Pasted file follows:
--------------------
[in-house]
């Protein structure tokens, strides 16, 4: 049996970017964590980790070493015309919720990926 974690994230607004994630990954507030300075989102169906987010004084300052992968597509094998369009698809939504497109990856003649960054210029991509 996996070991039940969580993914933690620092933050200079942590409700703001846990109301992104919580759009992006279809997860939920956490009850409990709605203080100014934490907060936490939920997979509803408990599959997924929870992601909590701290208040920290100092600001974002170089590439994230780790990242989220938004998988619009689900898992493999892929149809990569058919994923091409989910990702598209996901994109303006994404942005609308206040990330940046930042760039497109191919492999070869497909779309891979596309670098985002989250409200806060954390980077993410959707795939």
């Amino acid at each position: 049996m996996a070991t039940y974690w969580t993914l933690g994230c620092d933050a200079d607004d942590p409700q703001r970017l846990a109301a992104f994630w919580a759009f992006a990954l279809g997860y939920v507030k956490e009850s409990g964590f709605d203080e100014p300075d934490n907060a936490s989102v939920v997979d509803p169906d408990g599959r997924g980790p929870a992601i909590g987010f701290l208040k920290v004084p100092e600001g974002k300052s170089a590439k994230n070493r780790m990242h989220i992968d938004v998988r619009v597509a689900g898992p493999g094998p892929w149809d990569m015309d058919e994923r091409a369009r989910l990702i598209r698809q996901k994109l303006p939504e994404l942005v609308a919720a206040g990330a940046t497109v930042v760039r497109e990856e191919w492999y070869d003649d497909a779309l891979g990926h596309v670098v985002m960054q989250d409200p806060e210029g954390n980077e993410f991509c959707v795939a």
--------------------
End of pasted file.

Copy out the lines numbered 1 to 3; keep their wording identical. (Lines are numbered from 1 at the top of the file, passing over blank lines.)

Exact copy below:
[in-house]
């Protein structure tokens, strides 16, 4: 049996970017964590980790070493015309919720990926 974690994230607004994630990954507030300075989102169906987010004084300052992968597509094998369009698809939504497109990856003649960054210029991509 996996070991039940969580993914933690620092933050200079942590409700703001846990109301992104919580759009992006279809997860939920956490009850409990709605203080100014934490907060936490939920997979509803408990599959997924929870992601909590701290208040920290100092600001974002170089590439994230780790990242989220938004998988619009689900898992493999892929149809990569058919994923091409989910990702598209996901994109303006994404942005609308206040990330940046930042760039497109191919492999070869497909779309891979596309670098985002989250409200806060954390980077993410959707795939």
């Amino acid at each position: 049996m996996a070991t039940y974690w969580t993914l933690g994230c620092d933050a200079d607004d942590p409700q703001r970017l846990a109301a992104f994630w919580a759009f992006a990954l279809g997860y939920v507030k956490e009850s409990g964590f709605d203080e100014p300075d934490n907060a936490s989102v939920v997979d509803p169906d408990g599959r997924g980790p929870a992601i909590g987010f701290l208040k920290v004084p100092e600001g974002k300052s170089a590439k994230n070493r780790m990242h989220i992968d938004v998988r619009v597509a689900g898992p493999g094998p892929w149809d990569m015309d058919e994923r091409a369009r989910l990702i598209r698809q996901k994109l303006p939504e994404l942005v609308a919720a206040g990330a940046t497109v930042v760039r497109e990856e191919w492999y070869d003649d497909a779309l891979g990926h596309v670098v985002m960054q989250d409200p806060e210029g954390n980077e993410f991509c959707v795939a």